The FAA announced November 16 that Acting Administrator Billy Nolen has signed the final rule that will take effect 30 days after its forthcoming publication in the Federal Register. The rule brings significant change to the relatively small commercial balloon industry, establishing a medical certification requirement for the first time estimated to apply to just under 5,000 pilots. It also includes BasicMed provisions that now enable about 50,000 pilots (and counting) to take advantage of opportunities to fly as a safety pilot, as well as enabling pilots to act as pilot in command during a special medical flight test authorized under FAR Part 67 without holding a medical certificate.
The agency published a draft copy of the final rule online, a document in which most of the 71 pages are spent detailing the requirement for balloon pilots to hold a second class medical certificate when conducting commercial operations (flying for compensation or hire) other than flight training. The FAA estimates that just under 9 percent of the 4,869 certificated commercial balloon pilots have already been required to obtain a second class medical by their insurance carriers, requirements implemented following the fatal accident that prompted the creation of the final rule.
That accident happened on July 30, 2016, when the pilot and 15 passengers aboard a balloon operated by Heart of Texas Hot Air Balloon Rides were killed when the balloon descended through clouds into power lines. The NTSB determined that the pilot was impaired by prescription medications, and the FAA determined that a second class medical requirement could have prevented the pilot from making that flight. The FAA noted in the final rule that another accident in June 2021 in Albuquerque, New Mexico, in which the pilot and four passengers were killed, remains under investigation. Taken together, the accidents “demonstrate that ballooning is not insignificant, and the potential risk for catastrophic accidents is not insignificant.” While the number of commercial balloon operations is small as a percentage of total aeronautical operations, “the FAA notes that balloons are frequently used for carrying passengers for compensation and present a risk that justifies a level of medical oversight equivalent to that of pilots of powered aircraft for certain operations such as commercial sightseeing operations.”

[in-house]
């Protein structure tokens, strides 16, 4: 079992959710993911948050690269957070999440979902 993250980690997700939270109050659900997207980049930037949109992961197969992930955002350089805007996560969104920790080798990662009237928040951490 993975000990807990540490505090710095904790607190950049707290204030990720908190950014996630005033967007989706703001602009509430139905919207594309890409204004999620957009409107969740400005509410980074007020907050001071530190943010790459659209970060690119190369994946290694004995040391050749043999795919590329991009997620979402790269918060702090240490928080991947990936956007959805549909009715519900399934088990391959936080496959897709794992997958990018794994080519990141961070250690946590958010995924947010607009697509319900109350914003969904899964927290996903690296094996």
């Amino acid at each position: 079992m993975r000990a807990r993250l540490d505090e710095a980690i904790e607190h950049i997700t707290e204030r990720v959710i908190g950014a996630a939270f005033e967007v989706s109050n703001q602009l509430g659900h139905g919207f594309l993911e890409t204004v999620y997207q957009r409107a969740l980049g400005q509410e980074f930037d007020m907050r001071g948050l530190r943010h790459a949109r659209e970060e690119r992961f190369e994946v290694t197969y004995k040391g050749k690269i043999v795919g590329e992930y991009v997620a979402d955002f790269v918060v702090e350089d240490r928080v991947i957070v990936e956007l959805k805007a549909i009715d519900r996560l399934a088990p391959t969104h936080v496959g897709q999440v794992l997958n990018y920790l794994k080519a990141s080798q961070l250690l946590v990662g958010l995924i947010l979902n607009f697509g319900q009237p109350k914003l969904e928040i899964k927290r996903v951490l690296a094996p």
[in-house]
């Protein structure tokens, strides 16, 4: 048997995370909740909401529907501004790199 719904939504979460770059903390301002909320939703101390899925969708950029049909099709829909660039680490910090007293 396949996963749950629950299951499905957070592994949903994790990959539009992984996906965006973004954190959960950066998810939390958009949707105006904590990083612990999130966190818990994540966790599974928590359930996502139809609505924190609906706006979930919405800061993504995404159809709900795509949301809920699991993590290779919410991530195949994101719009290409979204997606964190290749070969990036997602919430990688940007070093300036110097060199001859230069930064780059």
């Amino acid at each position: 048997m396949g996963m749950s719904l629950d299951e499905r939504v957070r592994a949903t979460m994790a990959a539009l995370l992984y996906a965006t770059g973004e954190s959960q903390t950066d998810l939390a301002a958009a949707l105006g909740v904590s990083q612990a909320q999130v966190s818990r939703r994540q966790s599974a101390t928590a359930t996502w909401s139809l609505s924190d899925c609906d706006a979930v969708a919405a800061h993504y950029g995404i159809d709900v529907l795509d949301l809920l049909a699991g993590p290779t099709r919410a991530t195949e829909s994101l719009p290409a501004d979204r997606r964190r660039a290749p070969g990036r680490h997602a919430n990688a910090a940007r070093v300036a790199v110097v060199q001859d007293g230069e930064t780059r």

AOPA focused its comments responding to the 2021 notice of proposed rulemaking on the “miscellaneous amendments” that affect about 50,000 pilots to date who have completed the requirements (an online course and a medical exam conducted by their personal physician) to fly powered aircraft under BasicMed, the alternative medical process enabled by a law in 2016. More than 75,000 pilots have completed the requirements of the BasicMed program since its inception, and an estimated 50,000 pilots are currently exercising these privileges.
The FAA noted that comments from AOPA and individuals were “generally supportive” of the miscellaneous amendments. “Accordingly, the FAA is implementing the amendments as proposed,” the agency stated in the final rule. Specifically, the final rule amends various provisions within Part 61 and Part 68 to make BasicMed pilots eligible to act as safety pilots (required crewmembers other than the PIC).
“AOPA appreciates the FAA’s amendment to allow persons who operate under BasicMed to serve as a required pilot flight-crewmember when not acting as PIC,” said AOPA Senior Director of Regulatory Affairs Christopher Cooper. “This change will allow for increased access and opportunities for training, proficiency, and experience for the entire pilot community. We also appreciate the FAA’s continued support for and expansion of BasicMed.”
The FAA rejected suggestions to extend BasicMed eligibility to commercial balloon pilots, along with other alternatives proposed by those who submitted comments related to medical certification of balloon pilots.